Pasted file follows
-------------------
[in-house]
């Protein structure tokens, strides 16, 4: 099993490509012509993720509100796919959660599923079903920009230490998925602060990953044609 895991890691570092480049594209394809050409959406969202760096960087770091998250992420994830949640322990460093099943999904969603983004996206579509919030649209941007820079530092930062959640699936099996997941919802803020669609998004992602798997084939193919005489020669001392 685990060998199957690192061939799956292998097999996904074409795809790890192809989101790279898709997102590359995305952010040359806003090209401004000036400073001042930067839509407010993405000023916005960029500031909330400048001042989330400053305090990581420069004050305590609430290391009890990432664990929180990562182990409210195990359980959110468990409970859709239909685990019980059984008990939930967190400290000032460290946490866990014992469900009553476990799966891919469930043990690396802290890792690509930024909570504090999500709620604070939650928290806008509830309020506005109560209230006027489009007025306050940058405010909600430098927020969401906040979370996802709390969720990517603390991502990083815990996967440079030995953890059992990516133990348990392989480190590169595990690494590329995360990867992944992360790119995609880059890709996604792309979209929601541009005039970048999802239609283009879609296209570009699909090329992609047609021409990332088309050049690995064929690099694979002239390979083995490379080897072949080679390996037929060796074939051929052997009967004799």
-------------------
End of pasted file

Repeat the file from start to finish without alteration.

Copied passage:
[in-house]
């Protein structure tokens, strides 16, 4: 099993490509012509993720509100796919959660599923079903920009230490998925602060990953044609 895991890691570092480049594209394809050409959406969202760096960087770091998250992420994830949640322990460093099943999904969603983004996206579509919030649209941007820079530092930062959640699936099996997941919802803020669609998004992602798997084939193919005489020669001392 685990060998199957690192061939799956292998097999996904074409795809790890192809989101790279898709997102590359995305952010040359806003090209401004000036400073001042930067839509407010993405000023916005960029500031909330400048001042989330400053305090990581420069004050305590609430290391009890990432664990929180990562182990409210195990359980959110468990409970859709239909685990019980059984008990939930967190400290000032460290946490866990014992469900009553476990799966891919469930043990690396802290890792690509930024909570504090999500709620604070939650928290806008509830309020506005109560209230006027489009007025306050940058405010909600430098927020969401906040979370996802709390969720990517603390991502990083815990996967440079030995953890059992990516133990348990392989480190590169595990690494590329995360990867992944992360790119995609880059890709996604792309979209929601541009005039970048999802239609283009879609296209570009699909090329992609047609021409990332088309050049690995064929690099694979002239390979083995490379080897072949080679390996037929060796074939051929052997009967004799």